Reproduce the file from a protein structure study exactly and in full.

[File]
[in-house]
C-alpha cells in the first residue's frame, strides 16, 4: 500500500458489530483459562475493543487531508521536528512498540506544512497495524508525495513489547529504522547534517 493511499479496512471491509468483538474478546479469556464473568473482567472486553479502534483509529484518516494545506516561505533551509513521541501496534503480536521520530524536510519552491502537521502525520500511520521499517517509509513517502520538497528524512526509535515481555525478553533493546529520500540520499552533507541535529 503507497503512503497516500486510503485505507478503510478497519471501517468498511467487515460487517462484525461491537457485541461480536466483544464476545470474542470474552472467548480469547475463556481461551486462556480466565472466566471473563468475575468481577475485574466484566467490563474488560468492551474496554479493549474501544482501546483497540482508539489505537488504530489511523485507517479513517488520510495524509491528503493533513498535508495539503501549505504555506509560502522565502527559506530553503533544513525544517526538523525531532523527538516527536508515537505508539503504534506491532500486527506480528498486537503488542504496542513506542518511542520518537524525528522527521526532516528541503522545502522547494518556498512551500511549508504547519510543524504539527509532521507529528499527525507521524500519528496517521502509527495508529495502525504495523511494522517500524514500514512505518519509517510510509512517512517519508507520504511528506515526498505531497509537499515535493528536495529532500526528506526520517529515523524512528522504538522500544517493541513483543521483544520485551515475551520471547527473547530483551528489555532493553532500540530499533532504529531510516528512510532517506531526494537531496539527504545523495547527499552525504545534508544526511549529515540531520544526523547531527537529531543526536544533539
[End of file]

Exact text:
[in-house]
C-alpha cells in the first residue's frame, strides 16, 4: 500500500458489530483459562475493543487531508521536528512498540506544512497495524508525495513489547529504522547534517 493511499479496512471491509468483538474478546479469556464473568473482567472486553479502534483509529484518516494545506516561505533551509513521541501496534503480536521520530524536510519552491502537521502525520500511520521499517517509509513517502520538497528524512526509535515481555525478553533493546529520500540520499552533507541535529 503507497503512503497516500486510503485505507478503510478497519471501517468498511467487515460487517462484525461491537457485541461480536466483544464476545470474542470474552472467548480469547475463556481461551486462556480466565472466566471473563468475575468481577475485574466484566467490563474488560468492551474496554479493549474501544482501546483497540482508539489505537488504530489511523485507517479513517488520510495524509491528503493533513498535508495539503501549505504555506509560502522565502527559506530553503533544513525544517526538523525531532523527538516527536508515537505508539503504534506491532500486527506480528498486537503488542504496542513506542518511542520518537524525528522527521526532516528541503522545502522547494518556498512551500511549508504547519510543524504539527509532521507529528499527525507521524500519528496517521502509527495508529495502525504495523511494522517500524514500514512505518519509517510510509512517512517519508507520504511528506515526498505531497509537499515535493528536495529532500526528506526520517529515523524512528522504538522500544517493541513483543521483544520485551515475551520471547527473547530483551528489555532493553532500540530499533532504529531510516528512510532517506531526494537531496539527504545523495547527499552525504545534508544526511549529515540531520544526523547531527537529531543526536544533539